The workshops were two hours in length and were cosponsored by the Lesley University Women’s Center.  We had a rich, enticing supply of needle felting and embroidery materials and participants had the option of working on illustrations already sketched on fabric or creating their own designs. Pre-sketched options included internal and external female sexual anatomy or empowering phrases such as, “Yes Means Yes,” “My Body is Mine,” or “Ovaries before Brovaries.” We also provided educational materials such as NARAL report cards on reproductive rights, educational comics by Isabella Rotman, and local and campus resources.

(Left) A needle-felted image of a vulva and  (right) embroidering tally marks for the the 5.4 Million & Counting quilt project.

The Craft & Chat workshops flourished over the semester, with more participants joining each time.  Many students who participated in earlier workshops came back for subsequent sessions and brought their friends.  The workshops became part of the undergraduate community and felt like a testament to the power of art to build community and foster empowerment.  In the words of participant Gopi Shah, “When I went to my first workshop I honestly was more intrigued by the art aspect of it.  I was never previously involved in any sort of activism so I was very unfamiliar with the idea of craftivism.  Craftivism sparks a conversation, and that is probably my favorite part about the workshops. I feel that the discussion is necessary and just as important as the art.”



Lauren Leone, ATR-BC, LMHC, is an artist and art therapist who lives in Somerville, MA, where she sees clients in private practice and teaches undergraduate and graduate art therapy courses at Lesley University.  She is currently working towards her Professional Doctorate of Art Therapy at Mount Mary University, focusing on how fiber arts and the craftivism movement can inform art therapy practice. Lauren has been using embroidery in her art for over a decade and is particularly drawn to its rhythmic, meditative pace. She is interested in connecting with others who use fiber art in their personal art making and/or therapy practice and can be contacted at:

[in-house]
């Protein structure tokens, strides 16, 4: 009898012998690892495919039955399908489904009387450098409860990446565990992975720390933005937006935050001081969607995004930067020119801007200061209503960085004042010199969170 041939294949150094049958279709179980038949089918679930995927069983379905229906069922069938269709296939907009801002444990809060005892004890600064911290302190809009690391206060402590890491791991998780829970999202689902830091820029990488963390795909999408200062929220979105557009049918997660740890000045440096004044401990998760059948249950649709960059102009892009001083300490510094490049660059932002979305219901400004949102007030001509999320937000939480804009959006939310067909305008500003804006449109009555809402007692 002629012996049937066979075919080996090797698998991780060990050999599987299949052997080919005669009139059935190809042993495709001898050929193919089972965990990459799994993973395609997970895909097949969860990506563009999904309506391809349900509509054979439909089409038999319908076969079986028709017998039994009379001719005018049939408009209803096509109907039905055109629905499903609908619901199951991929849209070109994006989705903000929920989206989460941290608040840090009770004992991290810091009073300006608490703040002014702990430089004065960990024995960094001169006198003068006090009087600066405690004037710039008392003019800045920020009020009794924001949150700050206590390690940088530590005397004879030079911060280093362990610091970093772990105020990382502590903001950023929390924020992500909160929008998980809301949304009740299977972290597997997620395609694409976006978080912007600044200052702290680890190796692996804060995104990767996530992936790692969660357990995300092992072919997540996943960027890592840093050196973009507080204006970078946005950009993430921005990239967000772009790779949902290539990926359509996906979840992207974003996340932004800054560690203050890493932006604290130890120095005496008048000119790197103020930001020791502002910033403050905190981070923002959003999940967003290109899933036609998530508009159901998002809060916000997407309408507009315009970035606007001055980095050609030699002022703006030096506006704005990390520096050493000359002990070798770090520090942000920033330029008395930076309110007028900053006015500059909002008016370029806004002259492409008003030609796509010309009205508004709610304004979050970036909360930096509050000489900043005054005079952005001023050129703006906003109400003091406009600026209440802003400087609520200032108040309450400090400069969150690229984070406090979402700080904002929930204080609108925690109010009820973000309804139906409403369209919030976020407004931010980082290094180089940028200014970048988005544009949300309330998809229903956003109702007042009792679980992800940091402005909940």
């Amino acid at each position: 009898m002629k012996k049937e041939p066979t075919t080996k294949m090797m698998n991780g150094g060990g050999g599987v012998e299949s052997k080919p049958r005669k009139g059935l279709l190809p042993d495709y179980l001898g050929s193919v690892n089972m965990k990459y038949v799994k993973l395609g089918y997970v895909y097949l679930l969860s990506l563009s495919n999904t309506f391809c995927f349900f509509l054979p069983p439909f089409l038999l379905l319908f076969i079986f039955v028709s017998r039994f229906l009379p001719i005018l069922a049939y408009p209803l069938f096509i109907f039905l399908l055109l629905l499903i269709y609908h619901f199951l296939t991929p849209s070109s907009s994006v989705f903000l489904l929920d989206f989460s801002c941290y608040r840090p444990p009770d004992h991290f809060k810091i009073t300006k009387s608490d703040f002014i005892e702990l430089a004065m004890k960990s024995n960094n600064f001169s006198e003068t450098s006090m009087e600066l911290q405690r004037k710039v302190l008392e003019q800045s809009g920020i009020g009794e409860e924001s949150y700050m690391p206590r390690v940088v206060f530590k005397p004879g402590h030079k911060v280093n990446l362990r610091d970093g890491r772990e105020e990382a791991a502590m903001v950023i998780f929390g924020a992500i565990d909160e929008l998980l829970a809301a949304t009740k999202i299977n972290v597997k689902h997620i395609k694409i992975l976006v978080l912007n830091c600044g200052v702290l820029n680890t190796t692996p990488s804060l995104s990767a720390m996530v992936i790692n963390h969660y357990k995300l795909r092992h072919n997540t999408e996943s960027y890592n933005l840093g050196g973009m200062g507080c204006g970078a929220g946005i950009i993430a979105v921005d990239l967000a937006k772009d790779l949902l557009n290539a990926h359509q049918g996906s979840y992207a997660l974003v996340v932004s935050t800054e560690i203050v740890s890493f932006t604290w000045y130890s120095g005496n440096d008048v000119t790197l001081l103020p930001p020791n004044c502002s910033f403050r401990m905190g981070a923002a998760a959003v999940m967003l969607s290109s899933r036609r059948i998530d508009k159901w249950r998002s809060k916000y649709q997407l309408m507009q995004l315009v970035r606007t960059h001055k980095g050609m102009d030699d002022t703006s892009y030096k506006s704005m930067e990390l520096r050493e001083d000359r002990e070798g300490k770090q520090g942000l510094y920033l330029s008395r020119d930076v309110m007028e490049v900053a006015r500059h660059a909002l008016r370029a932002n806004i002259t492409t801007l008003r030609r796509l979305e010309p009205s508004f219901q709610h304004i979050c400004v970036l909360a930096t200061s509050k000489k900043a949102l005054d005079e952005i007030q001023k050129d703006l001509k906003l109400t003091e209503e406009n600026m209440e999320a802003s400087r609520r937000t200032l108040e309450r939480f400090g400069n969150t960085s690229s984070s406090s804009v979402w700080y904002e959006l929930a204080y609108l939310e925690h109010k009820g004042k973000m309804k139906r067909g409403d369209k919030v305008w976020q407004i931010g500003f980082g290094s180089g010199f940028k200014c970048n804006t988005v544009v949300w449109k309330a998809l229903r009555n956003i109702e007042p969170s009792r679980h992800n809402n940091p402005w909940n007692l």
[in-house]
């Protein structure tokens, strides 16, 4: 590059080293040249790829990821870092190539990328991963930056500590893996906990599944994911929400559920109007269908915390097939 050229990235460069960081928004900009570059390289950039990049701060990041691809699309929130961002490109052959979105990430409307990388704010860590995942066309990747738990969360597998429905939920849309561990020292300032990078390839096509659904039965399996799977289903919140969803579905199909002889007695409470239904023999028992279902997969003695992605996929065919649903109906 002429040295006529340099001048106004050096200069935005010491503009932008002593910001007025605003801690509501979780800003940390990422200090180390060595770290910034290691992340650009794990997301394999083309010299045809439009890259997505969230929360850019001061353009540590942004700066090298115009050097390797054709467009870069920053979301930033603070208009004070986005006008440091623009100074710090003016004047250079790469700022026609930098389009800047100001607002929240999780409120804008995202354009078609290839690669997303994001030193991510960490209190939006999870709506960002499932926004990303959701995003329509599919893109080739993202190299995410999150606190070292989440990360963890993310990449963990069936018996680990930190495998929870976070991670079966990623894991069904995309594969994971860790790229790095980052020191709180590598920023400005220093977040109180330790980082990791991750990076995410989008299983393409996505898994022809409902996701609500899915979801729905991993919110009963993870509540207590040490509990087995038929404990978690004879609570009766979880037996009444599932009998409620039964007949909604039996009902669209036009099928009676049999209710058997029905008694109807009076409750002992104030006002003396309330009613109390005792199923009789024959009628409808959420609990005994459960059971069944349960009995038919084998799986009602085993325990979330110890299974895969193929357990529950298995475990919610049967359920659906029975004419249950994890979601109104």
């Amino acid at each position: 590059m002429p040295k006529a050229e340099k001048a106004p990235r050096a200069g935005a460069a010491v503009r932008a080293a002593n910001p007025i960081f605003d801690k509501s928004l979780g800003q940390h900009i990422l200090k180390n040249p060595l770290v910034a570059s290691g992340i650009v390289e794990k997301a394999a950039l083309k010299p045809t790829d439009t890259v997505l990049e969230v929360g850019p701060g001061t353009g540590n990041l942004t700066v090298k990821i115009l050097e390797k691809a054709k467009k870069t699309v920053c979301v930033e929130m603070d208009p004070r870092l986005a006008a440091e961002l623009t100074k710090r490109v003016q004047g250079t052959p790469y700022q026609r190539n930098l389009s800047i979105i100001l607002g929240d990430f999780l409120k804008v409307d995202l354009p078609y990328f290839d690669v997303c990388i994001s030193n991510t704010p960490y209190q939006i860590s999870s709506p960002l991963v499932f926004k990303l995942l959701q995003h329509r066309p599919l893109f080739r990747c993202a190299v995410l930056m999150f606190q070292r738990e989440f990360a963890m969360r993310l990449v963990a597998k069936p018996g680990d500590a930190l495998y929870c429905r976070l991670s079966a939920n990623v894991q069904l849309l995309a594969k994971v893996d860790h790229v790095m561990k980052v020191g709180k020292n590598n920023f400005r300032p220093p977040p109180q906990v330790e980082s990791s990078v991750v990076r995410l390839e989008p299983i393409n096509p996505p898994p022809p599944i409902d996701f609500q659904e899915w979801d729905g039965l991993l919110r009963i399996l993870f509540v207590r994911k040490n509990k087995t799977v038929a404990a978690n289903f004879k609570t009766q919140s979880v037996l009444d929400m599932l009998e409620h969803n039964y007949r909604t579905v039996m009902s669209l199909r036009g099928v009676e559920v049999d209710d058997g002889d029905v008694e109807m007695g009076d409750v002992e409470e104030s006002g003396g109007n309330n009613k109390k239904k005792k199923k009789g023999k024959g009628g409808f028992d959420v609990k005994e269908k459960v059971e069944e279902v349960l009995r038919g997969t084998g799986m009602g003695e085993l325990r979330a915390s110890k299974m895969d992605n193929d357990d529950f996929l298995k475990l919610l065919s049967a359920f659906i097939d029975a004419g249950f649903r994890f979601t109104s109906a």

Michaela Kirby, Psy.D., ATR-BC, LMHC, is an art therapist and licensed psychologist and has an art studio in Somerville, MA.  She has been on the faculty of Lesley University for 16 years and has created and taught a sexuality course for several art therapy Masters programs.  She is also holding a Focus Group on Sexuality at the AATA Conference in Baltimore so please come and join in the discussion about increasing awareness of sexuality in the art therapy field.

Nancy Lautenbach, MA, is an interdisciplinary artist and art therapist working toward her ATR who lives in Easthampton, MA and has taught adjunct at Springfield College.  She is committed to working with people around issues of sexualized violence, disordered eating and body image, and other health and wellness issues.  Through her graduate work, Nancy started a daily art practice committed to issues of the body, which can be viewed here.  Nancy’s body of work addresses her current interests in somatic experiencing, sacred sexuality, and the psychology of trauma on the body.